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I've long been fascinated with the omnipresence of power-law statistics in natural and social phenomena. A good example is Zipf's Law for the usage of English words, named for the 20th-century linguist George Kingsley Zipf. The most common word, the , is used twice as often as the second most popular word ( of ) and three times as often as the third ( and ). Similarly, the n th most popular word has a relative frequency of use of 1/ n .

Thus, the curve of popularity versus rank shows a steep decline at first, followed by a long tail that looks rather flat when plotted on a linear scale. (On a log-log plot, of course, this becomes a straight line.) A word like omnipresence is way out on the tail, at popularity position 74 228, right before the word Borodin (the Russian composer), according to WordCount (

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Deep Learning Could Bring the Concert Experience Home

The century-old quest for truly realistic sound production is finally paying off

12 min read
Image containing multiple aspects such as instruments and left and right open hands.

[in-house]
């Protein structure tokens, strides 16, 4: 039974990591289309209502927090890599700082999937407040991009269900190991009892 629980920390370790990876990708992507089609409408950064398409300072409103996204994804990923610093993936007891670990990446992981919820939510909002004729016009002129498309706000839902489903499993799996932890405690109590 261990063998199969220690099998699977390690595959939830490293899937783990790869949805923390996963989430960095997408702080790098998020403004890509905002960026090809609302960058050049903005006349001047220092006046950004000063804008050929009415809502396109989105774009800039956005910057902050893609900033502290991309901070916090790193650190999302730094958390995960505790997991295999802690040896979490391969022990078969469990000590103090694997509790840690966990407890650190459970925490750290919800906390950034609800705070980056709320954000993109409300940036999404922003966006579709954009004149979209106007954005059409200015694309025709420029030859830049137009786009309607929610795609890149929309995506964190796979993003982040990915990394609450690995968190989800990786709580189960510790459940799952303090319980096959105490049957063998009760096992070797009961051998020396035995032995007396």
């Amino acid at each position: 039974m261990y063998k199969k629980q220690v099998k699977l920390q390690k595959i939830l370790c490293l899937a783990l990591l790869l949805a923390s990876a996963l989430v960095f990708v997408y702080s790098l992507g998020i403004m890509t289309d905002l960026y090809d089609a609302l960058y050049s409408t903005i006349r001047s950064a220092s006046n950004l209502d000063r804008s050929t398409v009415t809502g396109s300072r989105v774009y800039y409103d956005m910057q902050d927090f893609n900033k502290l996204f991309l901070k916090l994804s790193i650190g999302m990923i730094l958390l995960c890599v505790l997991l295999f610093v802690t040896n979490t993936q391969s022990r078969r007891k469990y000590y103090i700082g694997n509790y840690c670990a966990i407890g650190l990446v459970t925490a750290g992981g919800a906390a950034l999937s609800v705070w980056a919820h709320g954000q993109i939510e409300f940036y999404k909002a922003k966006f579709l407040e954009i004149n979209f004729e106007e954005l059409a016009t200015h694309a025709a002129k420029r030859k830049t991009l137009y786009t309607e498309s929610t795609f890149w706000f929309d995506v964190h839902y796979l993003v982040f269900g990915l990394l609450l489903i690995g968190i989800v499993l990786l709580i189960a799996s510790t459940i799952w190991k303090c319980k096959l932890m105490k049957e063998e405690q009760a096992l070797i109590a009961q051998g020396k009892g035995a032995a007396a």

Stuart Bradford

Now that recorded sound has become ubiquitous, we hardly think about it. From our smartphones, smart speakers, TVs, radios, disc players, and car sound systems, it’s an enduring and enjoyable presence in our lives. In 2017, a survey by the polling firm Nielsen suggested that some 90 percent of the U.S. population listens to music regularly and that, on average, they do so 32 hours per week.

Behind this free-flowing pleasure are enormous industries applying technology to the long-standing goal of reproducing sound with the greatest possible realism. From Edison’s phonograph and the horn speakers of the 1880s, successive generations of engineers in pursuit of this ideal invented and exploited countless technologies: triode vacuum tubes, dynamic loudspeakers, magnetic phonograph cartridges, solid-state amplifier circuits in scores of different topologies, electrostatic speakers, optical discs, stereo, and surround sound. And over the past five decades, digital technologies, like audio compression and streaming, have transformed the music industry.

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